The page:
Before we dive into a satisfying freefall regarding the translation of book to screen for a fiercely coveted novel, I’m going to be an obscenely cruel host. We’re not going to jump straight into actors, depths, and representations. Instead, we’re going to stay briefly mundane and necessary for a important consideration.
In an intensely interesting interview attached to the end of the Audible narration of American Gods, Neil Gaiman discusses the process for the novel. He mentions that the writing the process for the novel took five years to write and many of the inspirations arose from his long drive through America. American Gods was first released in 2001.
So before we start any discourse about American Gods, particularly with analytical tendencies, we should remember that the book to screen translation is going to need to be changed to be relevant. The book was released 16 years ago.
In 2001, the internet was a rare commodity (not a reliable, readily-available resource), guns and violence did not function as currency, and cellphones were not common.
For an example, in the book, Bilquis answers the john’s American flag-plated Nokia phone. Two things: On the screen, Paunch meets Bilquis via a dating app (and she does not answer a call at the end). In the book, Shadow uses a confirmation number from his wife, the travel agent, for his flight and can with ease, rearrange the flight for the death. On screen, we are shown why today that would never functionally occur (“here are your extra charges, you don’t have a death certificate, good luck and go f*ck yourself,” essentially).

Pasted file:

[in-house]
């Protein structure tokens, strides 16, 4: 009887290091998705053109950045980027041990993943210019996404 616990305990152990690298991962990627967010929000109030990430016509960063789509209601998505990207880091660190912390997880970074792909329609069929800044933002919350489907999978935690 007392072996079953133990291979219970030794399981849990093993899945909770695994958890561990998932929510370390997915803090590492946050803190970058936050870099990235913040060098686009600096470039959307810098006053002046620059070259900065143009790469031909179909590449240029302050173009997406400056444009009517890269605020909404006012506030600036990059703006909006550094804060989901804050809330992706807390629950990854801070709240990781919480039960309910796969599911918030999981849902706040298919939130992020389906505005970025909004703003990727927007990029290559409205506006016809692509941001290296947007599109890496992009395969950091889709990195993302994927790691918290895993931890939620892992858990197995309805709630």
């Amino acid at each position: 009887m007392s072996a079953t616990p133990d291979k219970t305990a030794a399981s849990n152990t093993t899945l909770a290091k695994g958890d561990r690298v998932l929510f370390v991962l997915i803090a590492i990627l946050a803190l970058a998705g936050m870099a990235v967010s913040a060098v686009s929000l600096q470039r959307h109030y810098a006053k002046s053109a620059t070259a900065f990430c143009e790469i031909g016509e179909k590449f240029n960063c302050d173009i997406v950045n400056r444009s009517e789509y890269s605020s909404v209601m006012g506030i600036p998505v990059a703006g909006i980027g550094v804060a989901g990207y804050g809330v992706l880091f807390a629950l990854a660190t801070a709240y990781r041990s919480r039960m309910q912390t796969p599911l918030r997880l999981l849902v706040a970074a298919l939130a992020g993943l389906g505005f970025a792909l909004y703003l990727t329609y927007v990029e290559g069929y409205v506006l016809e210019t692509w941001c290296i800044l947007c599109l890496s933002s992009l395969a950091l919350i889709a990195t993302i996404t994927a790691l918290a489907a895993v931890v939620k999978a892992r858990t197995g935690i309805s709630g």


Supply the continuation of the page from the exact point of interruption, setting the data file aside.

These are examples of necessary updates from those 16 years difference. We should be cognizant that these changes have to occur to maintain the themes of the book.
Also relevantly, these would also be an example of nit-picking, and while I’m capable of doing it (Low Key Lyesmith has orange-blond hair in the novels but is a brunette on the show, and so on, and so on), you and I both know we have better things to do with our lives.
With these considerations in mind, I can say with certainty that the show is absolutely the level of quality I personally expected. Other than minor irritations (probably not even rational ones, to be fair), this show mirrors the level of quality we could best hope for in screen representation. Further, the decision to make it a show and not a unjustly condensed version of itself (a movie, or a fading god) was deserved literary justice. Hour long episodes? Hnngg.
To start, I was not expecting an opening scene of Mr. Ibis’ Somewhere in America tales, as the novel itself does not start there, but such practice conveys a prime example of excellent book to screen translation. The scene provided the true foundational basis for American Gods: America is fertilized by a conglomerate of transported, risen, and fallen gods. Following Viking ancients in their travel to the New Land is titillating and includes all gore necessary to be truly Viking.
But let’s also consider our main character. Ricky Whittle’s Shadow is stunning: concretely how I pictured Shadow not only physically, but in his manner of interactions, as well. When Shadow is told that Laura is dead, Ricky portrays every emotion Shadow goes through: disbelief, confusion, anger and heartbreak, but without tears. What is perhaps a bit different in the translation is that book Shadow, while not timid, is perhaps not quite as outspoken as Shadow appears in the show. This is likely not a betrayal of character, but a manifestation of how a narrated book has to adapt to fully portray the characters without a narrator.